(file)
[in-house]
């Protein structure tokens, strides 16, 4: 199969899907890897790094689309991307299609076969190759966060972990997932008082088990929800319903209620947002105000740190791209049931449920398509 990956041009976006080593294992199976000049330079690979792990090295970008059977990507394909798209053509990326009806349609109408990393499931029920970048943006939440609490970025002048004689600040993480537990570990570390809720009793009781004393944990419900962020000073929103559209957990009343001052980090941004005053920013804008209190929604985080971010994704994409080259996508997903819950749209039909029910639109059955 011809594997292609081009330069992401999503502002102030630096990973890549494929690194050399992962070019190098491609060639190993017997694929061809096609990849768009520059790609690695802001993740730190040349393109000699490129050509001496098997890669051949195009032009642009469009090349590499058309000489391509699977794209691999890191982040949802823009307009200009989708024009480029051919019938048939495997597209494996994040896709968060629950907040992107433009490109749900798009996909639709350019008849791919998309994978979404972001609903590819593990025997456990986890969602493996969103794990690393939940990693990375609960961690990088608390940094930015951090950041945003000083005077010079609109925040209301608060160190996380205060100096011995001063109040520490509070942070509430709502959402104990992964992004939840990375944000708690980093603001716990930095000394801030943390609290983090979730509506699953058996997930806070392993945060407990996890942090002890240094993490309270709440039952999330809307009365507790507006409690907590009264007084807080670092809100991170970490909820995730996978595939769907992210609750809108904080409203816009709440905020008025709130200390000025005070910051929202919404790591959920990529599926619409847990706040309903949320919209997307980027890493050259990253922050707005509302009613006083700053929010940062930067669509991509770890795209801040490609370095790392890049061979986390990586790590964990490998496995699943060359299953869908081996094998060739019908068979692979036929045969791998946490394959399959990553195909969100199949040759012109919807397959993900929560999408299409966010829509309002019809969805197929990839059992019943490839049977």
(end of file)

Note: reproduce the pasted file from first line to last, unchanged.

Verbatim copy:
[in-house]
């Protein structure tokens, strides 16, 4: 199969899907890897790094689309991307299609076969190759966060972990997932008082088990929800319903209620947002105000740190791209049931449920398509 990956041009976006080593294992199976000049330079690979792990090295970008059977990507394909798209053509990326009806349609109408990393499931029920970048943006939440609490970025002048004689600040993480537990570990570390809720009793009781004393944990419900962020000073929103559209957990009343001052980090941004005053920013804008209190929604985080971010994704994409080259996508997903819950749209039909029910639109059955 011809594997292609081009330069992401999503502002102030630096990973890549494929690194050399992962070019190098491609060639190993017997694929061809096609990849768009520059790609690695802001993740730190040349393109000699490129050509001496098997890669051949195009032009642009469009090349590499058309000489391509699977794209691999890191982040949802823009307009200009989708024009480029051919019938048939495997597209494996994040896709968060629950907040992107433009490109749900798009996909639709350019008849791919998309994978979404972001609903590819593990025997456990986890969602493996969103794990690393939940990693990375609960961690990088608390940094930015951090950041945003000083005077010079609109925040209301608060160190996380205060100096011995001063109040520490509070942070509430709502959402104990992964992004939840990375944000708690980093603001716990930095000394801030943390609290983090979730509506699953058996997930806070392993945060407990996890942090002890240094993490309270709440039952999330809307009365507790507006409690907590009264007084807080670092809100991170970490909820995730996978595939769907992210609750809108904080409203816009709440905020008025709130200390000025005070910051929202919404790591959920990529599926619409847990706040309903949320919209997307980027890493050259990253922050707005509302009613006083700053929010940062930067669509991509770890795209801040490609370095790392890049061979986390990586790590964990490998496995699943060359299953869908081996094998060739019908068979692979036929045969791998946490394959399959990553195909969100199949040759012109919807397959993900929560999408299409966010829509309002019809969805197929990839059992019943490839049977």